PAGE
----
Netherlands 0-0 Argentina (2-4 pens): The end of the Oranje Dream

Priya Ramesh is an Indian-born Dutch football fan who grew up in Amsterdam and now lives in Singapore. She is a freelance football writer and has a fondness for people called ‘Frank’. You can follow her on Twitter @Priya8Ramesh.
A starry night in the Arena do São Paulo on the 9th of July saw Louis van Gaal’s men finally succumb in their quest for the World Cup, cruelly prolonging years of hurt to another four.
Team news yielded good news for the Dutch – with Ron Vlaar, Robin van Persie and Nigel de Jong all deemed fit to start, thus restoring the spine of the team.
Both de Jong and Vlaar featured heavily as the game began, with Lionel Messi keen to rise to the occasion, pulling strings for the Albiceleste. But the little Argentinean had to drop deep to do so, with De Jong sticking to him.
Javier Mascherano went to ground clutching his head after a collision with Georginio Wijnaldum but opted to continue on for his team. The Barcelona man went on to put in a fantastic shift, arguably keeping his side in the tournament.
The first half yielded no notable chances for either teams barring a Sneijder strike early into the game and a free kick from Messi before Ezequiel Garay headed over.
The Dutch left flank was frequently targeted due to Daley Blind’s lack of pace in recovering from attacking positions and the booked Bruno Martins Indi’s struggle in holding Ezequiel Lavezzi and Pablo Zabaleta. At half time, Daryl Janmaat was brought on for Martins Indi, with Dirk Kuyt moving to left wing-back and Blind slotting in at left centre-back, Janmaat taking up his natural right-back position.
Arjen Robben came to life more in the second half, with frequent runs at the Argentine defence – especially after Jordy Clasie came on for De Jong, allowing more ball retention and purposeful passing in midfield.
At the other end, both Vlaar and young Stefan de Vrij put in amazingly solid displays throughout the match; Vlaar took it upon himself the responsibility of keeping Messi in check, which he did very well.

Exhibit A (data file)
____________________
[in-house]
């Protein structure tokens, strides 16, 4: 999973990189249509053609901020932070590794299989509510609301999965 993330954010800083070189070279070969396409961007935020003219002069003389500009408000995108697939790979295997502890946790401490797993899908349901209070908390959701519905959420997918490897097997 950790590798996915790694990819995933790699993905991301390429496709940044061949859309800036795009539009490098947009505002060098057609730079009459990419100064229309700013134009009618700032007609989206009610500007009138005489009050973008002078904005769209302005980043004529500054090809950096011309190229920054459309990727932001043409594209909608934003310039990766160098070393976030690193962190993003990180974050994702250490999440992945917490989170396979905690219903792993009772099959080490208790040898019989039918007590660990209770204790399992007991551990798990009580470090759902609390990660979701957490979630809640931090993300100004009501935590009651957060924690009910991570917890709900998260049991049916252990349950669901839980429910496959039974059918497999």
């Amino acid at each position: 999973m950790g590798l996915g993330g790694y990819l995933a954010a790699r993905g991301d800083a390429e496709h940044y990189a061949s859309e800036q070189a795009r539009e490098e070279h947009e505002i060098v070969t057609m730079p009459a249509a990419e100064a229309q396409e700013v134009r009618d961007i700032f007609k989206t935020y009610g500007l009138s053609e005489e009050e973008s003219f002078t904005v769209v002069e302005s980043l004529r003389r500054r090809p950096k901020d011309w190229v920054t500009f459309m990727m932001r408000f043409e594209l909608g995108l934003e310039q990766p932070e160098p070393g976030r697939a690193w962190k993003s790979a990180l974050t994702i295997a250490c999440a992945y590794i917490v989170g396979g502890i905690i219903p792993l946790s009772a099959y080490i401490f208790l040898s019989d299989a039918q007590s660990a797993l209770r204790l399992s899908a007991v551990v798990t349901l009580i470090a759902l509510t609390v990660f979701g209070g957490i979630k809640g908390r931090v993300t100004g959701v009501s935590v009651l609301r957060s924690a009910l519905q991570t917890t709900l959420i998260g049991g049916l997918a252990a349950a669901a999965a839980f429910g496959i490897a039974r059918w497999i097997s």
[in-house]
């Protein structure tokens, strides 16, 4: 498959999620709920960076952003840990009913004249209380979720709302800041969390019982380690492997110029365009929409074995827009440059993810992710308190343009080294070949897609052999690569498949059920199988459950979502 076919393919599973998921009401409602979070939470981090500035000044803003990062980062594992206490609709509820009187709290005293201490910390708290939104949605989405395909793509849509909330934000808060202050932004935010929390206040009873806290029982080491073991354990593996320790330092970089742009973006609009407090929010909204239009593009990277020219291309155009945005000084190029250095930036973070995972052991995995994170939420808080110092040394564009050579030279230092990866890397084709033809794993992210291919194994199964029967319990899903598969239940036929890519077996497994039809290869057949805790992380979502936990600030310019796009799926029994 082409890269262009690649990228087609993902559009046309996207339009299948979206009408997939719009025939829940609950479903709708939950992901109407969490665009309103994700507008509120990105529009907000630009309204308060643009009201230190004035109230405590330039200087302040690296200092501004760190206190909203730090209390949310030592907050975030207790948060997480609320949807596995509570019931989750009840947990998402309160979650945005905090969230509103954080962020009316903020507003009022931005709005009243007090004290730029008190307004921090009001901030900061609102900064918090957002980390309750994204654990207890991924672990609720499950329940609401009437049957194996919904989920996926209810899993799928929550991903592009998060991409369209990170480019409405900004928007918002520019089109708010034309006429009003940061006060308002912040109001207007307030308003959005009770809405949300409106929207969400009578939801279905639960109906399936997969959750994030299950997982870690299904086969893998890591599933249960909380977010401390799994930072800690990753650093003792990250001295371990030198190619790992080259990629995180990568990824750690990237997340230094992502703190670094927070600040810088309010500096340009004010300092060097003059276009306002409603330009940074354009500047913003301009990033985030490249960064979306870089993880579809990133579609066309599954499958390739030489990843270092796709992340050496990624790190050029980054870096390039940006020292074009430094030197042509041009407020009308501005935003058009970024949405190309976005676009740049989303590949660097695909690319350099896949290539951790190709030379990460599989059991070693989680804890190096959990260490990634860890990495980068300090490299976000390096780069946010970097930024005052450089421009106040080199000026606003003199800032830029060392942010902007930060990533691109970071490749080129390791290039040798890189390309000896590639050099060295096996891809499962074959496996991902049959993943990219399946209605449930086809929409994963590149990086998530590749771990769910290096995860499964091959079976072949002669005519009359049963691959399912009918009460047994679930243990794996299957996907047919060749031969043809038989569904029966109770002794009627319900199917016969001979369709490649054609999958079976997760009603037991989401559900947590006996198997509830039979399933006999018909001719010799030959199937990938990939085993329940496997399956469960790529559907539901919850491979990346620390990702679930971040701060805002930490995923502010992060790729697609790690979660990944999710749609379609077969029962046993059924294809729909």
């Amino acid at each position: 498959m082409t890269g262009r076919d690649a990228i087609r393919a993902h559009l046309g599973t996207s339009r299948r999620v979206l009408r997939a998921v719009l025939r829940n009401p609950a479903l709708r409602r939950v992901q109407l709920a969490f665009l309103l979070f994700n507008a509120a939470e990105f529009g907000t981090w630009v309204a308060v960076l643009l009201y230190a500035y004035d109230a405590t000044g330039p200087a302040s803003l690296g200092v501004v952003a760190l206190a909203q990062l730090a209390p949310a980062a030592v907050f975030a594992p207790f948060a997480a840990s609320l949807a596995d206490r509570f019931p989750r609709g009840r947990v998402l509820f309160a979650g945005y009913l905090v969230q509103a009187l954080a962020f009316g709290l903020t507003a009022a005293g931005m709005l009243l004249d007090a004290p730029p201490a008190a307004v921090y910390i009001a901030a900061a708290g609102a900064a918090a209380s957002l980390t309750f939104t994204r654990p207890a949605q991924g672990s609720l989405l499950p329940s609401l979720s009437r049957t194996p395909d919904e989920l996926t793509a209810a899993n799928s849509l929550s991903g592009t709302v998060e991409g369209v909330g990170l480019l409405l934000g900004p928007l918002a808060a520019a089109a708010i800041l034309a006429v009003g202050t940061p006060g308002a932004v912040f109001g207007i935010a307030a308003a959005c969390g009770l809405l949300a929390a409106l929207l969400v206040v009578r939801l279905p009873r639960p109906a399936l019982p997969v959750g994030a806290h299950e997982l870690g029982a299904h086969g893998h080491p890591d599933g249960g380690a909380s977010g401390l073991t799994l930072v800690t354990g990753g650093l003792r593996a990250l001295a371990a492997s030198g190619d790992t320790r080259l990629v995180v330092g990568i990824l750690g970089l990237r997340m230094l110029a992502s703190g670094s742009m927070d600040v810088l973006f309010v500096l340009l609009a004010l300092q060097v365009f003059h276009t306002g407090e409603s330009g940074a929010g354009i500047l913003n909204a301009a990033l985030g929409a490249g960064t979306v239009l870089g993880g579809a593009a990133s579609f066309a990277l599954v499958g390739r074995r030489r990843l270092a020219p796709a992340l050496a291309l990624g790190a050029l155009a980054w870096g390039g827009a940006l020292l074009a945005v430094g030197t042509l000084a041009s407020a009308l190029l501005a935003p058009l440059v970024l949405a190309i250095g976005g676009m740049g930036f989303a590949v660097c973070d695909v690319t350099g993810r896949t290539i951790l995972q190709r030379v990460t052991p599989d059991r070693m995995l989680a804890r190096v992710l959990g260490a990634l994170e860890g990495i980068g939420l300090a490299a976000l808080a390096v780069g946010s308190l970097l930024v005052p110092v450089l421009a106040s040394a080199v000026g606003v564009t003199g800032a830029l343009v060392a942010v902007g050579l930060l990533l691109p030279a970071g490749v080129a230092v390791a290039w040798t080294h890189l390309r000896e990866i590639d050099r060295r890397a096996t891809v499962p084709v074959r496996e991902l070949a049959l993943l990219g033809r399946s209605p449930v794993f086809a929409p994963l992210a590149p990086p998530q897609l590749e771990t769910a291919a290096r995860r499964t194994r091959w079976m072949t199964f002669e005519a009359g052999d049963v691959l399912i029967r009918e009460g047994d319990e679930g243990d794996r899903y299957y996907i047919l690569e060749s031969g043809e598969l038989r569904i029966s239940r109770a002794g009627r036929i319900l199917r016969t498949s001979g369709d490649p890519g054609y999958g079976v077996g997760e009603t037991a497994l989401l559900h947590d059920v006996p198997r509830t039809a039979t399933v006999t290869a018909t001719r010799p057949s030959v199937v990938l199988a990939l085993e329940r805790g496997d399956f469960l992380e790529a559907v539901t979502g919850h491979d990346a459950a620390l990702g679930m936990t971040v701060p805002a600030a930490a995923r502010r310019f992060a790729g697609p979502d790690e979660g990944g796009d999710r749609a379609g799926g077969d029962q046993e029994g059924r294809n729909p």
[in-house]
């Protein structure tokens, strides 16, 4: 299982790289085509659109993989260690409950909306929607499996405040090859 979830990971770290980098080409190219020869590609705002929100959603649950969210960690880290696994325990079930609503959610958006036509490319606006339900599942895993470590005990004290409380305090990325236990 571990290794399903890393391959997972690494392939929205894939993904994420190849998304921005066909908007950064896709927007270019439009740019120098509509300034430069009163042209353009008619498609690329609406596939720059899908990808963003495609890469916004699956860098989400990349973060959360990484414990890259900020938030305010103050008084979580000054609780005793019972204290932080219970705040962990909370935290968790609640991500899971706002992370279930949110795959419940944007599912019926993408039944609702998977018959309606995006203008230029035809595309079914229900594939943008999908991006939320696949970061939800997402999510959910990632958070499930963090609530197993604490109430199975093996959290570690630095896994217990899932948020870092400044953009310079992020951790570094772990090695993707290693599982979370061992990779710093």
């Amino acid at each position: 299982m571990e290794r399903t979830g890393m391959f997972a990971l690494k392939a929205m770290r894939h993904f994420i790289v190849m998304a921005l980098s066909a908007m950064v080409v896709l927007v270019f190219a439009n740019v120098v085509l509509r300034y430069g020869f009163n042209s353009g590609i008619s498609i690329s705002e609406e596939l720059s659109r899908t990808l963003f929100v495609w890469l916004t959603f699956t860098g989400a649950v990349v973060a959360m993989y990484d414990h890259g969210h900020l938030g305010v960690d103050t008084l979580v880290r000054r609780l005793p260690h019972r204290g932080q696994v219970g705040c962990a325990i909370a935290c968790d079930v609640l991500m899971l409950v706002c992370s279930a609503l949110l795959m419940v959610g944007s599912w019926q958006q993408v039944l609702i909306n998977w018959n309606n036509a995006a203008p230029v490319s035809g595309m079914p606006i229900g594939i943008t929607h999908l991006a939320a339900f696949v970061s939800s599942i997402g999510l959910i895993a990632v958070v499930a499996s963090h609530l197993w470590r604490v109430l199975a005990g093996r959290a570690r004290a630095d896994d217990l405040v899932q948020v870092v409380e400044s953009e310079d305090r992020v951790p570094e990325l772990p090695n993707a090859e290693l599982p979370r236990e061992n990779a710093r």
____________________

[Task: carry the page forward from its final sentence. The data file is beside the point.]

As extra time loomed, the last chance to decide the game fell to Robben, who was put through magnificently by Sneijder but was denied by a brilliant tackle from Mascherano.
Extra time saw the substitution of Klaas-Jan Huntelaar – a hero in the round of 16 against Mexico – for the largely ineffective Van Persie who is still without a first World Cup goal in the knockout stages. This was the final sub for the Netherlands, which meant there was no chance for Tim Krul to replicate his heroics.
Extra time wore on, with Argentina having the better chances – a mishit Maxi Rodriguez volley and a tame Rodrigo Palacio header were both saved by Jasper Cillessen, which condemned the game to penalties.
Having been understandably upset at being subbed off before the shootout against Costa Rica, it was now Cillessen’s moment to measure up to the test now.
Vlaar – who had been absolutely fantastic during the match – went first but saw his penalty saved by Romero. Messi fooled Cillessen into moving the wrong way and calmly slotted home while Robben did the same for the Dutch and Garay smashed his penalty home to give the South Americans a 2-1 lead.
The all-important third penalty fell to Sneijder, who struck the ball well but was denied by one of the saves of the tournament by Romero. Sergio Aguero and Kuyt scored for their respective spot-kicks but the match was well over by then. The winning penalty was to be taken by Maxi, which was judged correctly by Cillessen but his wrist could only offer so much resistance as the ball proceeded to the back of the net anyway.
Van Gaal was understandably upset and said Oranje had gone out in “the worst way possible” but also joking that he taught his opponent today – Romero – all about penalties when he was at AZ as well as the fact that he would have brought Krul on again if he’d had the chance.
The disappointment was more than palpable in the players’ words after the match.
Sneijder said, “I don’t really know what to say right now, if you don’t mind. This hurts, especially when you’re one of the people to miss.”
Meanwhile, Robben had a slightly more optimistic view: “I think we should change our mindset quickly, we’ve done amazing. At the moment I feel disappointment, but we’ve done our best. From the bottom of my heart, if you see how everyone was behind the team, I think we can all be very proud of these boys.”
But coming off most broken was Vlaar; “I know I had a good game, but in the end you stand here with empty hands. It hurts so much, it is a dream that burst. I’ve done so much to get here.”
Heartbreak for Oranje but nonetheless it has been a tournament to look back on and be proud of. Not many gave them a chance, even predicting a group stage exit, but Van Gaal and his entire Dutch contingent, technical staff and all have done the nation proud.
It’s easy to look back and ponder over the ‘what ifs’ and ‘if onlys’ but it should not overshadow the effort and heart shown by the Dutchmen, who will surely be a force to be reckoned with at the next European Championships in 2016.

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